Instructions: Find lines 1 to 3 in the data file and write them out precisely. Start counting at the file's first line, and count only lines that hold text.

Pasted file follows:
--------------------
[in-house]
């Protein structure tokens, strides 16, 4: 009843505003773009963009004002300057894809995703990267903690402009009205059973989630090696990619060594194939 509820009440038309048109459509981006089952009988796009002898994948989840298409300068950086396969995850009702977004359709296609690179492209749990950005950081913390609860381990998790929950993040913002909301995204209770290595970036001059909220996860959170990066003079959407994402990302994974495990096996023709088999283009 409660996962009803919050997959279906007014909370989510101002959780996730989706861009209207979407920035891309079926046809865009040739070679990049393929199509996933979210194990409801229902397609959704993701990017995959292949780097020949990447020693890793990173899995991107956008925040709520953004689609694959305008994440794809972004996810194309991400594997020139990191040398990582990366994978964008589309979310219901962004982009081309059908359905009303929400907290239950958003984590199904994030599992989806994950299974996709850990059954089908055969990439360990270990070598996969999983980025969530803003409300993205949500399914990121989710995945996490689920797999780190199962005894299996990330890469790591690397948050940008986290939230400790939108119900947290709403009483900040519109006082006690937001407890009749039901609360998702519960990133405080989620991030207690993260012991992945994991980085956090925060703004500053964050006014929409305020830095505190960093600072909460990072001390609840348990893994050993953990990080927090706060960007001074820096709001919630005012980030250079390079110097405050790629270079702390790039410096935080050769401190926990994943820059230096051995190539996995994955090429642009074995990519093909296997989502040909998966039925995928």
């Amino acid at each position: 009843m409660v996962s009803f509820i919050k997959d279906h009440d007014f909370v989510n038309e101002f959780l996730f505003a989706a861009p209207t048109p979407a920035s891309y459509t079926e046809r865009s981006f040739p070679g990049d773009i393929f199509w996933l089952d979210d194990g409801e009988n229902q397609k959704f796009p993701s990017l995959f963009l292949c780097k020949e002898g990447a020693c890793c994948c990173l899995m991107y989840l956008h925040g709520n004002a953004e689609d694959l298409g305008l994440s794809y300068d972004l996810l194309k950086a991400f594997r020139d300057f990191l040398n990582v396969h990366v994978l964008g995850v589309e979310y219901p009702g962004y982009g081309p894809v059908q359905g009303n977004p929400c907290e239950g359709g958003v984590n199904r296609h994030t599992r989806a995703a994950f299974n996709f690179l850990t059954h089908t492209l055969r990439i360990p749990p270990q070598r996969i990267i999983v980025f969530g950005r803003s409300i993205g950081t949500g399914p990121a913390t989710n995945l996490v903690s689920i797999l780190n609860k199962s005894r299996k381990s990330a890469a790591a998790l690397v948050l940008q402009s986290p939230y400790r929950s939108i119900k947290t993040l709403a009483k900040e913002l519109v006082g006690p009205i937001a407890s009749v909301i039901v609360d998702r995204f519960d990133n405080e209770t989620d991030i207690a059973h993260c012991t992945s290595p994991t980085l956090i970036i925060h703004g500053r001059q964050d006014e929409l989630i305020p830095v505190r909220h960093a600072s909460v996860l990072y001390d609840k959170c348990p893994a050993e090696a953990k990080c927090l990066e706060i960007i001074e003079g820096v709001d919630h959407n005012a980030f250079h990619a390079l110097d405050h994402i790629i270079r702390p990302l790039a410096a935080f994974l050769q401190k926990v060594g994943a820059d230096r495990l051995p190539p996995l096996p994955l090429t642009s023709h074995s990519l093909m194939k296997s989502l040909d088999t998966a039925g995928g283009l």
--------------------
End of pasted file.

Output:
[in-house]
């Protein structure tokens, strides 16, 4: 009843505003773009963009004002300057894809995703990267903690402009009205059973989630090696990619060594194939 509820009440038309048109459509981006089952009988796009002898994948989840298409300068950086396969995850009702977004359709296609690179492209749990950005950081913390609860381990998790929950993040913002909301995204209770290595970036001059909220996860959170990066003079959407994402990302994974495990096996023709088999283009 409660996962009803919050997959279906007014909370989510101002959780996730989706861009209207979407920035891309079926046809865009040739070679990049393929199509996933979210194990409801229902397609959704993701990017995959292949780097020949990447020693890793990173899995991107956008925040709520953004689609694959305008994440794809972004996810194309991400594997020139990191040398990582990366994978964008589309979310219901962004982009081309059908359905009303929400907290239950958003984590199904994030599992989806994950299974996709850990059954089908055969990439360990270990070598996969999983980025969530803003409300993205949500399914990121989710995945996490689920797999780190199962005894299996990330890469790591690397948050940008986290939230400790939108119900947290709403009483900040519109006082006690937001407890009749039901609360998702519960990133405080989620991030207690993260012991992945994991980085956090925060703004500053964050006014929409305020830095505190960093600072909460990072001390609840348990893994050993953990990080927090706060960007001074820096709001919630005012980030250079390079110097405050790629270079702390790039410096935080050769401190926990994943820059230096051995190539996995994955090429642009074995990519093909296997989502040909998966039925995928």
């Amino acid at each position: 009843m409660v996962s009803f509820i919050k997959d279906h009440d007014f909370v989510n038309e101002f959780l996730f505003a989706a861009p209207t048109p979407a920035s891309y459509t079926e046809r865009s981006f040739p070679g990049d773009i393929f199509w996933l089952d979210d194990g409801e009988n229902q397609k959704f796009p993701s990017l995959f963009l292949c780097k020949e002898g990447a020693c890793c994948c990173l899995m991107y989840l956008h925040g709520n004002a953004e689609d694959l298409g305008l994440s794809y300068d972004l996810l194309k950086a991400f594997r020139d300057f990191l040398n990582v396969h990366v994978l964008g995850v589309e979310y219901p009702g962004y982009g081309p894809v059908q359905g009303n977004p929400c907290e239950g359709g958003v984590n199904r296609h994030t599992r989806a995703a994950f299974n996709f690179l850990t059954h089908t492209l055969r990439i360990p749990p270990q070598r996969i990267i999983v980025f969530g950005r803003s409300i993205g950081t949500g399914p990121a913390t989710n995945l996490v903690s689920i797999l780190n609860k199962s005894r299996k381990s990330a890469a790591a998790l690397v948050l940008q402009s986290p939230y400790r929950s939108i119900k947290t993040l709403a009483k900040e913002l519109v006082g006690p009205i937001a407890s009749v909301i039901v609360d998702r995204f519960d990133n405080e209770t989620d991030i207690a059973h993260c012991t992945s290595p994991t980085l956090i970036i925060h703004g500053r001059q964050d006014e929409l989630i305020p830095v505190r909220h960093a600072s909460v996860l990072y001390d609840k959170c348990p893994a050993e090696a953990k990080c927090l990066e706060i960007i001074e003079g820096v709001d919630h959407n005012a980030f250079h990619a390079l110097d405050h994402i790629i270079r702390p990302l790039a410096a935080f994974l050769q401190k926990v060594g994943a820059d230096r495990l051995p190539p996995l096996p994955l090429t642009s023709h074995s990519l093909m194939k296997s989502l040909d088999t998966a039925g995928g283009l």